Miso Ramen Recipe

Miso Ramen Recipe

Since last summer when I posted my 15 Minute Udon Miso Soup recipe, I’ve gotten so many requests for a recipe for Miso Ramen that I’ve decided to post this recipe that appears in the Steamy Kitchen Cookbook. Though truthfully, the only part of this recipe that I follow is a) the miso soup base and b) cooking the ramen noodles. All other toppings in my Miso Ramen varies each time I make it depending on what’s in my refrigerator, as most times when I’m craving this dish it’s usually pretty darn close to midnight. Or 2am.

Ramen Noodles

Ramen Noodle for Miso Ramen Recipe

These are dried ramen noodles, though the ones that are fresh are much better. But at 2am, I’ll take the dried kind. I’ve also been known to rip open one of those 29 cent instant ramen noodle packages and use the noodles from the package, throwing away the spice pack. A couple times, as an emergency measure, I even used…..dried spaghetti pasta *covering eyes*

So I guess what I’m saying is, keep a package of dried ramen noodles in your pantry.

The Miso

Miso for Miso Ramen Recipe

White miso, or shiro miso is my favorite. It’s more delicate and less salty than the other kinds of miso. This stuff lasts for 6 months in the refrigerator (just keep it well sealed and preferably in a plastic tub)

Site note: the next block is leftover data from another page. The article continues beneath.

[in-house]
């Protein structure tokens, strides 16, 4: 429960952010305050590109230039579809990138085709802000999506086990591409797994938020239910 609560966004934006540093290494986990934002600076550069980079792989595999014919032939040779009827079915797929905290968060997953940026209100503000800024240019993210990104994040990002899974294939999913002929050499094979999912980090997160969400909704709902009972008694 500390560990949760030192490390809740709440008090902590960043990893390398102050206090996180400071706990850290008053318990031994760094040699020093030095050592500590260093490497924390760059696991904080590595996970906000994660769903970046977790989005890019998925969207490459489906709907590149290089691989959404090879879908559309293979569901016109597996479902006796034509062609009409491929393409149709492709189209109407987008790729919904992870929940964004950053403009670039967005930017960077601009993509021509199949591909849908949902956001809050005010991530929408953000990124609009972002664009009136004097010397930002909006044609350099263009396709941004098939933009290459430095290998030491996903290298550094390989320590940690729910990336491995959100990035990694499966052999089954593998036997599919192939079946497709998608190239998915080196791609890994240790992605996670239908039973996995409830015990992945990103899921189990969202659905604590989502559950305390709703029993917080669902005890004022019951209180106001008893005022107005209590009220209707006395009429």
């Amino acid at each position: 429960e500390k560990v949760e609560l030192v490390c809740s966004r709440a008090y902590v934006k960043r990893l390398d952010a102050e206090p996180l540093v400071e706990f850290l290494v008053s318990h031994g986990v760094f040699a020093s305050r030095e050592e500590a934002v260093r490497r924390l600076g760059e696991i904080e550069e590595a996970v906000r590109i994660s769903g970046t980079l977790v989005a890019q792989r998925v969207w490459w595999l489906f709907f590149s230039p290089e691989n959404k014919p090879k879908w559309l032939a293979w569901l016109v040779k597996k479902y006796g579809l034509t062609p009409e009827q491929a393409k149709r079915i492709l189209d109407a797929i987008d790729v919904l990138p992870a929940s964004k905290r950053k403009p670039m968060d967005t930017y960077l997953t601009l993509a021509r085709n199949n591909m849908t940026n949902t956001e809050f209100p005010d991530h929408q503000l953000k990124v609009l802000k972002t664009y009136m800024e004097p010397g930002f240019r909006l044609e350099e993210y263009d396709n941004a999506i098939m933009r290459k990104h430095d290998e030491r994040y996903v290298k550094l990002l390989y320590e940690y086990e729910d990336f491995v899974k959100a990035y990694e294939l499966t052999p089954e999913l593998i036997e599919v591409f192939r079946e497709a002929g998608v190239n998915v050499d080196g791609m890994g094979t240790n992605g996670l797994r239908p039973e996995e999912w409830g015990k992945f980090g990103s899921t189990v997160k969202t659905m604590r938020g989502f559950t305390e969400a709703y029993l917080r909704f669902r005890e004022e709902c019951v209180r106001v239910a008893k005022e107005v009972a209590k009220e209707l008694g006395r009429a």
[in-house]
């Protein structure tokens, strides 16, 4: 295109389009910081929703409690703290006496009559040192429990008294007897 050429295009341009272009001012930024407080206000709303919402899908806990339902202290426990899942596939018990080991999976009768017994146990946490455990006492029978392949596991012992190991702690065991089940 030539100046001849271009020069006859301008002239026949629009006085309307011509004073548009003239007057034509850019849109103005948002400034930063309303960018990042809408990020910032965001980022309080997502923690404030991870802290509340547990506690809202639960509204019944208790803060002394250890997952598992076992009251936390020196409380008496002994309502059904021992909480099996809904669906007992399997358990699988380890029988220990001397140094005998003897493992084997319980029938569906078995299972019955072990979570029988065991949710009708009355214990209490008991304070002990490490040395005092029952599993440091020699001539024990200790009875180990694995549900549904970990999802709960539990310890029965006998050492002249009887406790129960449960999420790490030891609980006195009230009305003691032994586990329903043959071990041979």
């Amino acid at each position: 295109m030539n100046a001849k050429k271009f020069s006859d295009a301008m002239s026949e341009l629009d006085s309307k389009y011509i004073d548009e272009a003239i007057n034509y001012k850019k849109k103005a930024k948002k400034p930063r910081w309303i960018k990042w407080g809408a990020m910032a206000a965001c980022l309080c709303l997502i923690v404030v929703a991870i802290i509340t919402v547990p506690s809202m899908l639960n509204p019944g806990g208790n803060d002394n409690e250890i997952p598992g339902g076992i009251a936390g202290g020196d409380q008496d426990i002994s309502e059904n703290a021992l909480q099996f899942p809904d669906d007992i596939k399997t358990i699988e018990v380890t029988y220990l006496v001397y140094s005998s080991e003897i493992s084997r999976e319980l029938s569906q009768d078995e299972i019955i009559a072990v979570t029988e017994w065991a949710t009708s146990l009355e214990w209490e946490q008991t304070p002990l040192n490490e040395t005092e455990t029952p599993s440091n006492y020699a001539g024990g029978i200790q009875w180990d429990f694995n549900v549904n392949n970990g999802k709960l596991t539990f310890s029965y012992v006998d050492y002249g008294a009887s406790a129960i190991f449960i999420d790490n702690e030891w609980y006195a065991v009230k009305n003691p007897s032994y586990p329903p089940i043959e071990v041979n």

Not only do I use it for making Japanese style noodle soups, but if I’m making a whatever-soup that needs a kick of flavor, I’ll stir in a big tablespoon of miso paste, which is a natural umami-master.

The Dashi

Dashi for Miso Ramen Recipe

This is instant dashi, which like sand-colored tiny granueles. Dashi is Japanese bonito fish stock. Don’t be intimidated if you’ve never used dashi – there’s absolutely NO fishy taste at all. In fact, if you like miso soup, you like dashi. All miso soup is made with a dashi base.

This is always in my pantry too. Of course, you can make your own dashi from scratch from dried bonito shavings and seaweed – Fuji Mama shows you how.

The Toppings

Raid your freezer and refrigerator:

Fresh spinach – blanch, then squeeze all of the water out.
Frozen spinach – defrost, then squeeze all of the water out.
Corn – canned, fresh or frozen
Green onions – chopped
Bamboo shoots – Canned or fresh
Bamboo Shoots in Chili Oil – oh yummmm my favorite
Dried seaweed
Tofu – drained and cubed
Snow peas – blanched
Barbeque cha-siu pork
Enoki or shiitake mushrooms
Sliced Japanese fish cakes
Fresh bean sprouts

Yummy Miso Ramen


Miso Ramen Recipe

Servings: 4 Prep Time: 10 minutes Cook Time: 15 minutes
Miso Ramen Recipe

Miso and dashi are both gluten free (though please double check the label of whatever you purchase). Instant dashi does contain MSG, so if you're concerned about that, make the dashi from scratch or leave it out entirely and add in an additional teaspoon or so of soy sauce.

For the broth, use pork-based or vegetable broth. Chicken and beef are too strong in flavor for this soup.


4 eggs
10 oz (285 g) dried ramen noodles
1/2 cup (200 g) fresh or canned bamboo shoots, sliced
1/2 cup (170 g) fresh or canned corn kernels, drained
1/3 cup (80 g) defrosted frozen or fresh spinach
8 cups (2 liters) store-bought or homemade pork or vegetable broth
2 teaspoons instant dashi granules
1 tablespoon soy sauce, or to taste
4 tablespoons fresh miso paste